NASA Management Blamed for Space Telescope Cost Overrun

NASA management miscues threaten to drive up the cost of the agency's next generation space telescope by some $1.5 billion, an independent review panel reported today, pushing the overall cost of the project into the neighborhood of $6.5 billion. That's a best-case assessment that assumes the agency launches the observatory in 2015, the earliest realistic target.

But making that earliest possible launch date also assumes NASA comes up with an additional $250 million in both 2011 and 2012, an unlikely prospect in the current political environment. Barring a sudden infusion of cash, it's not yet clear what NASA can do to avoid additional delays--and even higher long-term costs--for the agency's successor to the hugely successful Hubble Space Telescope.

A drawing of NASA's James Webb Space Telescope.
NASA

Panel chairman John Casani, a widely respected project manager at NASA's Jet Propulsion Laboratory in Pasadena, Calif., said NASA had not squandered money budgeted for the next generation James Webb Space Telescope, or JWST. Rather, agency managers failed to accurately estimate the complex program's true costs in the first place.

"The fundamental root cause of the problem is that at the time of (the program's formal approval), which goes back to July 2008, the budget that NASA was presented with by the project office was basically flawed," he told reporters in an afternoon teleconference. "The budget simply did not contain the content that the project even knew about at that time. And so from a money standpoint, it was just insufficient to carry out the work."

The second major problem driving the projected cost overrun was that NASA Headquarters "did not spot the error in it," Casani said. "I don't think they fully recognized the extent to which the basic budget was understating the full requirements of the project. Those were the two major problems, the two root causes, at the outset.

NASA Administrator Charles Bolden, who does not participate in news briefings, said in a statement that he was pleased the panel did not find any major technical problems with the new space telescope. But he added, "I am disappointed we have not maintained the level of cost control we strive to achieve, something the American taxpayer deserves in all of our projects."

"NASA is committed to finding a sustainable path forward for the program based on realistic cost and schedule assessments," he said.

The James Webb Space Telescope Independent Comprehensive Review Panel, or ICRP, was set up by NASA at the request of Sen. Barbara Mikulski, a Maryland Democrat whose district includes NASA's Goddard Space Flight Center where the telescope project is based. The review panel, which spent about two months evaluating the JWST project, presented its report today.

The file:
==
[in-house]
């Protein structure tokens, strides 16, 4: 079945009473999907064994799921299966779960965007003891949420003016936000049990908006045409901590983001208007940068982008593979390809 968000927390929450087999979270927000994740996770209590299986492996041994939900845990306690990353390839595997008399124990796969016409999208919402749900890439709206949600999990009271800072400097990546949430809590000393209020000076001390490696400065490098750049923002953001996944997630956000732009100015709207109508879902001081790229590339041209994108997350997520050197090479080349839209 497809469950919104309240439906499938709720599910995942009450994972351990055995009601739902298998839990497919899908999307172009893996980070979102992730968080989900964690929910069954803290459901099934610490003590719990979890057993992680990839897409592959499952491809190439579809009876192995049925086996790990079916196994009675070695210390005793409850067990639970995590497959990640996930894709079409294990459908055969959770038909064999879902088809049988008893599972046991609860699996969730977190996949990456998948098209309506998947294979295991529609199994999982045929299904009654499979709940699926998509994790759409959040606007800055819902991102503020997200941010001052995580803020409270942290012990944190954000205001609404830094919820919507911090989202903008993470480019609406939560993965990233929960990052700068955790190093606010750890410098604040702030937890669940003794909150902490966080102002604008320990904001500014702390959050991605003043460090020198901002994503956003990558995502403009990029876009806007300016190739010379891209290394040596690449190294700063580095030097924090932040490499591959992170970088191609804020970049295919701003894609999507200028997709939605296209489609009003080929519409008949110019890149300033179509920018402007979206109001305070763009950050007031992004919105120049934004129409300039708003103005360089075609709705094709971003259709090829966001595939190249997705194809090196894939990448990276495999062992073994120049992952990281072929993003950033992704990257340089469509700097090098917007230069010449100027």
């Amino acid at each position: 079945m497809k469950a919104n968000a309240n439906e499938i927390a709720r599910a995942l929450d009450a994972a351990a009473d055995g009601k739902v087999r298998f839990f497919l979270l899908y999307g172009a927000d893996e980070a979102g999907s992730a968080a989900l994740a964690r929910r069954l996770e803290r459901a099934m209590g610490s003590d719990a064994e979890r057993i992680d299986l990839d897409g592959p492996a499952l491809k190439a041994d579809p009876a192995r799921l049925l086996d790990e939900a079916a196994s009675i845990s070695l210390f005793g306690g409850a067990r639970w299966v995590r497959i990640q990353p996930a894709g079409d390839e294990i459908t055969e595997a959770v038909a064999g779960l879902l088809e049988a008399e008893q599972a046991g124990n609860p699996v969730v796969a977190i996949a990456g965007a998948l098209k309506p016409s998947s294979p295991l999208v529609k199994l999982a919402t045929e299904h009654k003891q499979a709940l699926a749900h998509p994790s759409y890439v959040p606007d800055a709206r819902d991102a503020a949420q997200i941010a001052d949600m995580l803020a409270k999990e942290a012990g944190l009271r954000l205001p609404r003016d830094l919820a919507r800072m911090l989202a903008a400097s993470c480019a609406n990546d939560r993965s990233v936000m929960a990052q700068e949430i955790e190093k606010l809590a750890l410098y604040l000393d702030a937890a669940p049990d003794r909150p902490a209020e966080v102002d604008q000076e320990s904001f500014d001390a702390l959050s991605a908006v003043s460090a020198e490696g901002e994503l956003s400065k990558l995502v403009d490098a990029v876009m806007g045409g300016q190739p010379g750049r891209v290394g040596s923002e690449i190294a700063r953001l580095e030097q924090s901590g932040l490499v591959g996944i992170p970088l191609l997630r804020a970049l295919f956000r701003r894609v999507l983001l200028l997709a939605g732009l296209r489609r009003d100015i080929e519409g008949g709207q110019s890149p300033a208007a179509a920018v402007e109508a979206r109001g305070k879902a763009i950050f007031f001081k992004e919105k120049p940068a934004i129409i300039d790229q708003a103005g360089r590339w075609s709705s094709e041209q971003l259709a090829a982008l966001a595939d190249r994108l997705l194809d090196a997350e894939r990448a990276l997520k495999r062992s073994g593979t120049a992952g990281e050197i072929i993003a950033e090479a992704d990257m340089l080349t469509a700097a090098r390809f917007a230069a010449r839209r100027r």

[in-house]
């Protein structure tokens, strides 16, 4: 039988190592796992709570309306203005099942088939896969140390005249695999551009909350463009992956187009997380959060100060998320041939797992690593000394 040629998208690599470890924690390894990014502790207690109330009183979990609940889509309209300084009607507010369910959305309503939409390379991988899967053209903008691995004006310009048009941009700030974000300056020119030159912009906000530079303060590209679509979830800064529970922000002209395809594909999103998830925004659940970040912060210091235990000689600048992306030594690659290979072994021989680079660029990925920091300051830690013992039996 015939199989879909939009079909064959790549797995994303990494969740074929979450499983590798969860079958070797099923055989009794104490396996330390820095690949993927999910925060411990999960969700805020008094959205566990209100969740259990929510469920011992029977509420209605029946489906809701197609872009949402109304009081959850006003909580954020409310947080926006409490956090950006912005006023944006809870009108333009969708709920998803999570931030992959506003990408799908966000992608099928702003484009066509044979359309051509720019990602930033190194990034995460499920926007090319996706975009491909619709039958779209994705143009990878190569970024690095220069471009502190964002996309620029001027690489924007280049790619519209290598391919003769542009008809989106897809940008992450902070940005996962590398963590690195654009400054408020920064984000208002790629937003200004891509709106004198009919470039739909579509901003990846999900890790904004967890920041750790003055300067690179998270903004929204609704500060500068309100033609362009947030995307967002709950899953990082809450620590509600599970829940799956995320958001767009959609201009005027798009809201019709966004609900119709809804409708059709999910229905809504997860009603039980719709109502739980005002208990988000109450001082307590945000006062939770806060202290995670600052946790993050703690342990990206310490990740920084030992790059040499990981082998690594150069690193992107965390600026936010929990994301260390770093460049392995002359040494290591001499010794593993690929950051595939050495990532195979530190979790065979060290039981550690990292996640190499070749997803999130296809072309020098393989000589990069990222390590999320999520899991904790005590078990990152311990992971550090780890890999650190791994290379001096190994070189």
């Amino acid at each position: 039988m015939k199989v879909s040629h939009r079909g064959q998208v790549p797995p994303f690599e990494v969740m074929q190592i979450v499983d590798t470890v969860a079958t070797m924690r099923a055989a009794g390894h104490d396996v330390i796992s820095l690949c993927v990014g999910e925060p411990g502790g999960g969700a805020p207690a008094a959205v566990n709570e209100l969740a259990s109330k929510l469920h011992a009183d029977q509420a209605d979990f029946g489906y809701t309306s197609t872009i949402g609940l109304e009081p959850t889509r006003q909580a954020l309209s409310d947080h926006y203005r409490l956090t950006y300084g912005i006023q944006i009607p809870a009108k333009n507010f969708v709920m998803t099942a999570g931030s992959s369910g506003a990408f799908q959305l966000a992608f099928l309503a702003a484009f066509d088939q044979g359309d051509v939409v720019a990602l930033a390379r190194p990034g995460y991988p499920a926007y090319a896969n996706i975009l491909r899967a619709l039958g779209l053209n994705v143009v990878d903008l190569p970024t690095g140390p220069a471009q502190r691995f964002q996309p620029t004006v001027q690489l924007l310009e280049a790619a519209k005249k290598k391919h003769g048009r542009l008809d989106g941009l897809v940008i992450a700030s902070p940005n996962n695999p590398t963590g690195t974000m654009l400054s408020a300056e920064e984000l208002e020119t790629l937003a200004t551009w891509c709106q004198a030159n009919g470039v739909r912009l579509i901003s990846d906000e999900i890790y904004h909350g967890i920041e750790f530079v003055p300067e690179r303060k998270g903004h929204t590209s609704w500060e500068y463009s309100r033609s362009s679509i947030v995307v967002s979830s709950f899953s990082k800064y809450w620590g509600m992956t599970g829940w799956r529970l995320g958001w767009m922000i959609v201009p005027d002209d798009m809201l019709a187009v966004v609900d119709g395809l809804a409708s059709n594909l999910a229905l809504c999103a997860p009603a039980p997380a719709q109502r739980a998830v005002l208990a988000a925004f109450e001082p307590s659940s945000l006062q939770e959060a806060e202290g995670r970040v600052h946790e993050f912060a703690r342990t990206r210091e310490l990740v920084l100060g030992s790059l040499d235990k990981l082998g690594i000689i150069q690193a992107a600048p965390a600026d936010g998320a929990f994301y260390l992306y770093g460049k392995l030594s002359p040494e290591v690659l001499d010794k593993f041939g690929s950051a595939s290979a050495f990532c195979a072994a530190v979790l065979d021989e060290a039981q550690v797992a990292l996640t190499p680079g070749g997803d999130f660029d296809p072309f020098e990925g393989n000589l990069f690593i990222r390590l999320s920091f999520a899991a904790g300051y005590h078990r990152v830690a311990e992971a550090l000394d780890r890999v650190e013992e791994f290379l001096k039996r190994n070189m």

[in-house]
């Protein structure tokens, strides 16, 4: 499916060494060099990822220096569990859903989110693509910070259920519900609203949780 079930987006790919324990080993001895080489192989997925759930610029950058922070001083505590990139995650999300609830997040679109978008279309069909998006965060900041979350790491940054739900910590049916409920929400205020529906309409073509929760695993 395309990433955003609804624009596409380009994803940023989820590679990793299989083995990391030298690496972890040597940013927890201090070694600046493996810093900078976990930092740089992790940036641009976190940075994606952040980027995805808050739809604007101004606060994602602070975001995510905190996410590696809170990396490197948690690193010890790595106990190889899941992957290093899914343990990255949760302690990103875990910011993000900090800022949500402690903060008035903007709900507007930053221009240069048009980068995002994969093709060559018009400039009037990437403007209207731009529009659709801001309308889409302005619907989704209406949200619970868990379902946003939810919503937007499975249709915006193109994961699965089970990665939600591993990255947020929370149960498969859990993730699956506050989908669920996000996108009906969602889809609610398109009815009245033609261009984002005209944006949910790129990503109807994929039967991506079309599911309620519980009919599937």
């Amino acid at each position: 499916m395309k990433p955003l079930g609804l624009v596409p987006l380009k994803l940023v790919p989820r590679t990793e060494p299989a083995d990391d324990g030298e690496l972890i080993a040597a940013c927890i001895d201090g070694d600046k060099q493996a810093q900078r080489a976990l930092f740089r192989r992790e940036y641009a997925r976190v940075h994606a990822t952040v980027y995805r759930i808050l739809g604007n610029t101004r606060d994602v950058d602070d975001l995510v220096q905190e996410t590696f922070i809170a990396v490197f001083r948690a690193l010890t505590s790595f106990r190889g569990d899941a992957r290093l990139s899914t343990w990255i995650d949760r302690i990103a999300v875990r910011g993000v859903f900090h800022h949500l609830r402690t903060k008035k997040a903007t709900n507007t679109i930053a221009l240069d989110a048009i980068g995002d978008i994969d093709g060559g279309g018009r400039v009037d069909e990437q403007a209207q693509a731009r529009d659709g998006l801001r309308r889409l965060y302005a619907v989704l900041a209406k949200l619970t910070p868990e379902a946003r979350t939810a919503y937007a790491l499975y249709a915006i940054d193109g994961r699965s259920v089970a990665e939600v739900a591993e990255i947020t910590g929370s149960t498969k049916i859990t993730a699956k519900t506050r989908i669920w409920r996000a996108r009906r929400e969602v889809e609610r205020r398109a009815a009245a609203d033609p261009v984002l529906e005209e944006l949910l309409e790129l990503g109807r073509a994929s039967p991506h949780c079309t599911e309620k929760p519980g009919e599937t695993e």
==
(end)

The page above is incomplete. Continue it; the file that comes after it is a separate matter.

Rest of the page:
Hailing the scientific potential of the new telescope, "this report raises significant concerns about the way in which the JWST project has been planned and managed and how its budgets were established," the panel's report concluded. "The ICRP did not find that the funds used by JWST over the last 7-8 years were wasted. On the contrary, a substantial amount of cutting-edge hardware has been delivered and is now being tested as part of the first steps toward the overall integration and test of the observatory.

Mirror segments, built for the James Webb Space Telescope, undergoing testing.
NASA

"The JWST project does face serious difficulties, however, largely stemming from the lack of a well-defined plan for completion and because a series of decisions have led to substantial underfunding. The project must find the path to a successful launch with a realistic budget and executable schedule."

Chris Scolese, associate NASA administrator, said a new program office has been set up at agency Headquarters under the direction of Richard Howard, NASA's deputy chief technologist, who will report directly to Bolden and senior management.

  • William Harwood

    Bill Harwood has been covering the U.S. space program full-time since 1984, first as Cape Canaveral bureau chief for United Press International and now as a consultant for CBS News. He has covered more than 125 shuttle missions, every interplanetary flight since Voyager 2's flyby of Neptune, and scores of commercial and military launches. Based at the Kennedy Space Center in Florida, Harwood is a devoted amateur astronomer and co-author of "Comm Check: The Final Flight of Shuttle Columbia." You can follow his frequent status updates at the CBS News Space page.

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